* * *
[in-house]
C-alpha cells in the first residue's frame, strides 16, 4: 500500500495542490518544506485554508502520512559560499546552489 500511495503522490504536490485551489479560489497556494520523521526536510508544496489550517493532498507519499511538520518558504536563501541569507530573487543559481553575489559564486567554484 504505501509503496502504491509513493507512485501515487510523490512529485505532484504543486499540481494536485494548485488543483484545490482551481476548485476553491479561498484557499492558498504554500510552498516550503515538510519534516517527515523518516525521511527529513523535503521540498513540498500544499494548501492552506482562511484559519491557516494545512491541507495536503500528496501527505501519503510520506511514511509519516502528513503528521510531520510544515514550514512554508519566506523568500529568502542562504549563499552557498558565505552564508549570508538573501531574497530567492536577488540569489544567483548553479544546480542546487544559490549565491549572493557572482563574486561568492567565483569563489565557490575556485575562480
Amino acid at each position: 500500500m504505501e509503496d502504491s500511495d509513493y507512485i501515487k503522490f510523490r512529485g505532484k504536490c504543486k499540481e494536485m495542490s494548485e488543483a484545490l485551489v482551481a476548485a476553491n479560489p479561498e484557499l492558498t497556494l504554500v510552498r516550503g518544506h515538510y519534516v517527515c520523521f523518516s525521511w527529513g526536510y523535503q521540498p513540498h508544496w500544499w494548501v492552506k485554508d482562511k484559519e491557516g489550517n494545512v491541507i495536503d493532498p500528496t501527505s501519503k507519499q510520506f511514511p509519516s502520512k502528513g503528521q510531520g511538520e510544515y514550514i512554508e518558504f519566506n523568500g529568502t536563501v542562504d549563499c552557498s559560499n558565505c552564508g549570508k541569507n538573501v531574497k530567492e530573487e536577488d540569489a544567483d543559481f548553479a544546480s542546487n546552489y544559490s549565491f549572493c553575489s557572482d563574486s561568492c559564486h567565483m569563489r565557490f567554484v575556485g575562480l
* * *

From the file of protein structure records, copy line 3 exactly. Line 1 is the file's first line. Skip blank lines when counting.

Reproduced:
Amino acid at each position: 500500500m504505501e509503496d502504491s500511495d509513493y507512485i501515487k503522490f510523490r512529485g505532484k504536490c504543486k499540481e494536485m495542490s494548485e488543483a484545490l485551489v482551481a476548485a476553491n479560489p479561498e484557499l492558498t497556494l504554500v510552498r516550503g518544506h515538510y519534516v517527515c520523521f523518516s525521511w527529513g526536510y523535503q521540498p513540498h508544496w500544499w494548501v492552506k485554508d482562511k484559519e491557516g489550517n494545512v491541507i495536503d493532498p500528496t501527505s501519503k507519499q510520506f511514511p509519516s502520512k502528513g503528521q510531520g511538520e510544515y514550514i512554508e518558504f519566506n523568500g529568502t536563501v542562504d549563499c552557498s559560499n558565505c552564508g549570508k541569507n538573501v531574497k530567492e530573487e536577488d540569489a544567483d543559481f548553479a544546480s542546487n546552489y544559490s549565491f549572493c553575489s557572482d563574486s561568492c559564486h567565483m569563489r565557490f567554484v575556485g575562480l